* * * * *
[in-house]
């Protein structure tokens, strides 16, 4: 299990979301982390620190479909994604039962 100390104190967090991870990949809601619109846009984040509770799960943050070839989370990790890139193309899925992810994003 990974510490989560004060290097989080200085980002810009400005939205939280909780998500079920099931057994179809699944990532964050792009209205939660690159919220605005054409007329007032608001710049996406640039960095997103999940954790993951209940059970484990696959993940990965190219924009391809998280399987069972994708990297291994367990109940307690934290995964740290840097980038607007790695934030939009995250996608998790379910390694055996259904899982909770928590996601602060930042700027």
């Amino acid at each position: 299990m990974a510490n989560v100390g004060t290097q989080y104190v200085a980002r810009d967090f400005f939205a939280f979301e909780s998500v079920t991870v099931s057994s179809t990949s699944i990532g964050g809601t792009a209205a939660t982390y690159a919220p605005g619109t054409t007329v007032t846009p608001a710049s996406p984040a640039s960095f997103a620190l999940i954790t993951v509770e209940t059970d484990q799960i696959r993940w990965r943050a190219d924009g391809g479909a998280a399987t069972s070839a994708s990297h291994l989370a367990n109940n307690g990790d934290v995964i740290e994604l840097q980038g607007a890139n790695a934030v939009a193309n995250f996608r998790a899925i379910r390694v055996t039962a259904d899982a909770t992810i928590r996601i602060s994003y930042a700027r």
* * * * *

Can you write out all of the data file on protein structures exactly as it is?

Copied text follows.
[in-house]
């Protein structure tokens, strides 16, 4: 299990979301982390620190479909994604039962 100390104190967090991870990949809601619109846009984040509770799960943050070839989370990790890139193309899925992810994003 990974510490989560004060290097989080200085980002810009400005939205939280909780998500079920099931057994179809699944990532964050792009209205939660690159919220605005054409007329007032608001710049996406640039960095997103999940954790993951209940059970484990696959993940990965190219924009391809998280399987069972994708990297291994367990109940307690934290995964740290840097980038607007790695934030939009995250996608998790379910390694055996259904899982909770928590996601602060930042700027």
């Amino acid at each position: 299990m990974a510490n989560v100390g004060t290097q989080y104190v200085a980002r810009d967090f400005f939205a939280f979301e909780s998500v079920t991870v099931s057994s179809t990949s699944i990532g964050g809601t792009a209205a939660t982390y690159a919220p605005g619109t054409t007329v007032t846009p608001a710049s996406p984040a640039s960095f997103a620190l999940i954790t993951v509770e209940t059970d484990q799960i696959r993940w990965r943050a190219d924009g391809g479909a998280a399987t069972s070839a994708s990297h291994l989370a367990n109940n307690g990790d934290v995964i740290e994604l840097q980038g607007a890139n790695a934030v939009a193309n995250f996608r998790a899925i379910r390694v055996t039962a259904d899982a909770t992810i928590r996601i602060s994003y930042a700027r």